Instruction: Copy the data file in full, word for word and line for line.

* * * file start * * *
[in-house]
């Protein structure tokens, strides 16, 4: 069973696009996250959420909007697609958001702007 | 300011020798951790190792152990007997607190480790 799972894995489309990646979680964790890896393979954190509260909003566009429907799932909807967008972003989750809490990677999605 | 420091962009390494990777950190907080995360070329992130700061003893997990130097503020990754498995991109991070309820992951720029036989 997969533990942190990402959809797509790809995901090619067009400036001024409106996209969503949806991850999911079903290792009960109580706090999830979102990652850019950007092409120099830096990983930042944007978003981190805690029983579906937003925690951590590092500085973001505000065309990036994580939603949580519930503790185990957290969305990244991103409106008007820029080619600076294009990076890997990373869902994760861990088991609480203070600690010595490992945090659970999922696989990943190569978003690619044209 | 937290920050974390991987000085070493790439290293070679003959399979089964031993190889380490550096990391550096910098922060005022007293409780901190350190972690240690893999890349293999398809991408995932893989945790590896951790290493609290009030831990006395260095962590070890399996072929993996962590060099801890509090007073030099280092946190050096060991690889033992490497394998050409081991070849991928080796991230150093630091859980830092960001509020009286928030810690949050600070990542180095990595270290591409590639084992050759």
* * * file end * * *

[in-house]
């Protein structure tokens, strides 16, 4: 069973696009996250959420909007697609958001702007 | 300011020798951790190792152990007997607190480790 799972894995489309990646979680964790890896393979954190509260909003566009429907799932909807967008972003989750809490990677999605 | 420091962009390494990777950190907080995360070329992130700061003893997990130097503020990754498995991109991070309820992951720029036989 997969533990942190990402959809797509790809995901090619067009400036001024409106996209969503949806991850999911079903290792009960109580706090999830979102990652850019950007092409120099830096990983930042944007978003981190805690029983579906937003925690951590590092500085973001505000065309990036994580939603949580519930503790185990957290969305990244991103409106008007820029080619600076294009990076890997990373869902994760861990088991609480203070600690010595490992945090659970999922696989990943190569978003690619044209 | 937290920050974390991987000085070493790439290293070679003959399979089964031993190889380490550096990391550096910098922060005022007293409780901190350190972690240690893999890349293999398809991408995932893989945790590896951790290493609290009030831990006395260095962590070890399996072929993996962590060099801890509090007073030099280092946190050096060991690889033992490497394998050409081991070849991928080796991230150093630091859980830092960001509020009286928030810690949050600070990542180095990595270290591409590639084992050759």